As New York City's first historic district, it's no surprise that Brooklyn Heights retains an old-world charm and graceful beauty that commands palpable real estate envy and nabs the borough's top prices. Cradled between the Brooklyn Heights Promenade and Cadman Plaza above Atlantic Avenue, Brooklyn Heights is quintessential "Brownstone Brooklyn." Elegant high-stoop townhouses of varied architectural styles are fronted by wrought-iron gates and window boxes, while carriage house dwellings and older wood-framed homes stand nearby. A smattering of larger pre-war buildings offers co-op apartment and rental units, but height restrictions forbid high-rises in this bucolic refuge.
Homes in this small family-friendly hamlet are highly prized, meaning vacancies are rare and pricey. The upside is that Brooklyn Heights residents boast long residences, lending a stable, established ambiance and continuity to the neighborhood. With multiple subway lines offering non-stop service to Manhattan, Brooklyn Heights really does live up to its "America's first suburb" reputation.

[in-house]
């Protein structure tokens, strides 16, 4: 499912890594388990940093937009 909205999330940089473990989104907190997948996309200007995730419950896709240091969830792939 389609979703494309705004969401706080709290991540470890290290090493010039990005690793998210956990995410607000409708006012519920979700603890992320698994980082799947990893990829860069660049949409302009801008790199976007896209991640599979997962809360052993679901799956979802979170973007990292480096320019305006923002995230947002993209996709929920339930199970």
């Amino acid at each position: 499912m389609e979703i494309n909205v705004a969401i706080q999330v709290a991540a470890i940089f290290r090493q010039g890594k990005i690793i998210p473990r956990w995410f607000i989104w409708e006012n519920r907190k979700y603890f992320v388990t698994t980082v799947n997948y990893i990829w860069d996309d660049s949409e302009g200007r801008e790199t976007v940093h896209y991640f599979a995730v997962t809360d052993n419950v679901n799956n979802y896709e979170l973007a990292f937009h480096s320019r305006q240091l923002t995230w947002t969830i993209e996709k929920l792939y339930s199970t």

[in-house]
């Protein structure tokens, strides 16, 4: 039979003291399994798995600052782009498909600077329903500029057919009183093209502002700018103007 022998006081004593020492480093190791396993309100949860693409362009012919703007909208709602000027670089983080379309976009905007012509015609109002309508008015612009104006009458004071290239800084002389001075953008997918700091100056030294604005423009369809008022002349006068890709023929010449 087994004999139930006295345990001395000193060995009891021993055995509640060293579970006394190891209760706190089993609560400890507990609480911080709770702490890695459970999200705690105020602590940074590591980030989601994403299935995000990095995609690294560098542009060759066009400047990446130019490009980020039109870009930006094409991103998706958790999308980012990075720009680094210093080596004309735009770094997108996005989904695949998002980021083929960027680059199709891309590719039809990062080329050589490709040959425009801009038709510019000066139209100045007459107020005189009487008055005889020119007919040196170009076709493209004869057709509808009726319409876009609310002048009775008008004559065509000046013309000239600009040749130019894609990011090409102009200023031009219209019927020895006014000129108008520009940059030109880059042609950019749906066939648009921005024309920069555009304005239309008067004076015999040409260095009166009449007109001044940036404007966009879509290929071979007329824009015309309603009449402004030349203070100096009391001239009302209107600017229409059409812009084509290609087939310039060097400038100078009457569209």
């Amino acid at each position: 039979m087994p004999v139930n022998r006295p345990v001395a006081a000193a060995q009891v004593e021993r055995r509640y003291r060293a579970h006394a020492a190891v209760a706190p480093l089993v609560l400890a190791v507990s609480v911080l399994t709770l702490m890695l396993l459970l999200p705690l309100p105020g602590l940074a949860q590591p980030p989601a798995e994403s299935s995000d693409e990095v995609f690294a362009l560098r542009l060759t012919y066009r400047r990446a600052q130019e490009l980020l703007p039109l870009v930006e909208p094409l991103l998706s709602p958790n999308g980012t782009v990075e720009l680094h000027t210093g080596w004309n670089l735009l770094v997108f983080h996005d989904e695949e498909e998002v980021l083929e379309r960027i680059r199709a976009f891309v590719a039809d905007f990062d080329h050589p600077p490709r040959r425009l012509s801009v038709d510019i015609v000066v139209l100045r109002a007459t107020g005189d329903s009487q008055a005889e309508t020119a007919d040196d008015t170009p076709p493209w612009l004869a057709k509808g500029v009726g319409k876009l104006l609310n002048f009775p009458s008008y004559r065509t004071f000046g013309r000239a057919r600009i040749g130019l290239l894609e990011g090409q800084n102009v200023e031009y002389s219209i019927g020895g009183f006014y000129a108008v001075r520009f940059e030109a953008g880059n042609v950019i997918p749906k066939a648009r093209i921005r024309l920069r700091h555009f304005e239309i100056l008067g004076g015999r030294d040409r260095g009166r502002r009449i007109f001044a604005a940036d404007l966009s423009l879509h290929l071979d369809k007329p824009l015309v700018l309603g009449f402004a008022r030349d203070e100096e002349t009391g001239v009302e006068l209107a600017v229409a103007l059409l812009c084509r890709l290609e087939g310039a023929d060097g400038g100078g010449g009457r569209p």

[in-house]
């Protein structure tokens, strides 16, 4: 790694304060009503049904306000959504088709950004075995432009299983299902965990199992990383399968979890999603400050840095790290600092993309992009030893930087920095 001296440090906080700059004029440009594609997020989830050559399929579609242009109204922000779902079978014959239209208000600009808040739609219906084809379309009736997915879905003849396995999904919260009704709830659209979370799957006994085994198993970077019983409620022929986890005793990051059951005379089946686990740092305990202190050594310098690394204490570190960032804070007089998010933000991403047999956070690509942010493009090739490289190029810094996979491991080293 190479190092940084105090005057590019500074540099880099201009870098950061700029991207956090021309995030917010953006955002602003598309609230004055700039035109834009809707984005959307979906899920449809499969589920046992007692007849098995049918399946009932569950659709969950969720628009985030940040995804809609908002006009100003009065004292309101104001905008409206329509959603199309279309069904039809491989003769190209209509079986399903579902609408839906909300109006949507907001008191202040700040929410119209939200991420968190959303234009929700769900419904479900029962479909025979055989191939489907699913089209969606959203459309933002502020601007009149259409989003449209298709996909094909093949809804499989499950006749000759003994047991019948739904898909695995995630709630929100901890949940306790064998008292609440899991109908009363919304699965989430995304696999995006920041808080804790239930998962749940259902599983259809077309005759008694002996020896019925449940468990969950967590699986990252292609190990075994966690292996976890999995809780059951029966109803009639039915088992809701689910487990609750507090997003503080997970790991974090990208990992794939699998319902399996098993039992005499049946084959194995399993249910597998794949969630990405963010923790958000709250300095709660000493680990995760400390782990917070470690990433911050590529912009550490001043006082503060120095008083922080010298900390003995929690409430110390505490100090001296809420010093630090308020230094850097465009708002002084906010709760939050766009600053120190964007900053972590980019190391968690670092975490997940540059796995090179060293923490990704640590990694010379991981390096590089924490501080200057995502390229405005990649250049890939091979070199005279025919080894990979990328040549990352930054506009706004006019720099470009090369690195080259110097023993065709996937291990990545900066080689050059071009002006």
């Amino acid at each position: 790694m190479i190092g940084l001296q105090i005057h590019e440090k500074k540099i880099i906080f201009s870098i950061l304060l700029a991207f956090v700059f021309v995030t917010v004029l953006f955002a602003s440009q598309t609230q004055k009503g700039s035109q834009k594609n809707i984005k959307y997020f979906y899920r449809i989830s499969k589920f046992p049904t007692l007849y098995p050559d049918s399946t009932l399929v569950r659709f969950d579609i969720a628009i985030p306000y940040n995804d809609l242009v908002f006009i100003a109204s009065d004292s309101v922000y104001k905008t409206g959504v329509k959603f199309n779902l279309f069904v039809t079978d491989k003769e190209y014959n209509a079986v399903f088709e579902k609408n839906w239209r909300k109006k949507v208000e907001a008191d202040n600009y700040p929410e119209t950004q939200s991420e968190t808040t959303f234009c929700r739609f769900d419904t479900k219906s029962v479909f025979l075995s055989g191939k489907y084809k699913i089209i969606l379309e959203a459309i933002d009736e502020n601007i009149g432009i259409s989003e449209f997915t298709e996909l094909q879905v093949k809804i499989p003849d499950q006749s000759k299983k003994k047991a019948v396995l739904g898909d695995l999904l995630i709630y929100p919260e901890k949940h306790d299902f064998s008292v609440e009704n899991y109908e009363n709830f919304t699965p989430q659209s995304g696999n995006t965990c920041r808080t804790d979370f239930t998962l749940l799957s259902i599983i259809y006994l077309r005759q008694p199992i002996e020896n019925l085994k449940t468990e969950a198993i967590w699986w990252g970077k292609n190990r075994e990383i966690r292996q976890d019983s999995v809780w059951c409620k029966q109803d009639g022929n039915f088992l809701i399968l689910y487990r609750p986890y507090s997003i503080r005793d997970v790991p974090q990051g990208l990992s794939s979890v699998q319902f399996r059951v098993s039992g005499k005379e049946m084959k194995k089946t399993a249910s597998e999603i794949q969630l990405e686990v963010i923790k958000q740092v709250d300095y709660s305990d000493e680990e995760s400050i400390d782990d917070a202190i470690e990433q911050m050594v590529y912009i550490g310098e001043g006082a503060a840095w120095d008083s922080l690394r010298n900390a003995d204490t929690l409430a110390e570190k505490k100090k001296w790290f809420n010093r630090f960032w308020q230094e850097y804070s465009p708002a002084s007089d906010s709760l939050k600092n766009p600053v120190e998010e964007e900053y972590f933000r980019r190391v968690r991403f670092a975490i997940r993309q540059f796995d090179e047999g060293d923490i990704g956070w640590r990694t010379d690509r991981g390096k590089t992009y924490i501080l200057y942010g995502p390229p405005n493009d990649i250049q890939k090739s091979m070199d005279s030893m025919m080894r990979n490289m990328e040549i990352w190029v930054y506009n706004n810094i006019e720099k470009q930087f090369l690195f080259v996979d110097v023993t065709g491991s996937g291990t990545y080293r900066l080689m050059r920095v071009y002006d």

The Brooklyn Heights Promenade delights visitors with its unmatched views of Manhattan and the New York Harbor, while the southern end of Brooklyn Bridge Park adds attractions and lawns along the waterfront.
Cadman Plaza Park, Walt Whitman Park and Columbus Park provide open space at the western border and a natural buffer zone between the quiet neighborhood and the busy bridge approaches.
It seems logical that this historical neighborhood should serve as home to the Brooklyn Historical Society.
Montague Street spans the width of the neighborhood and acts as Brooklyn Heights' primary business district.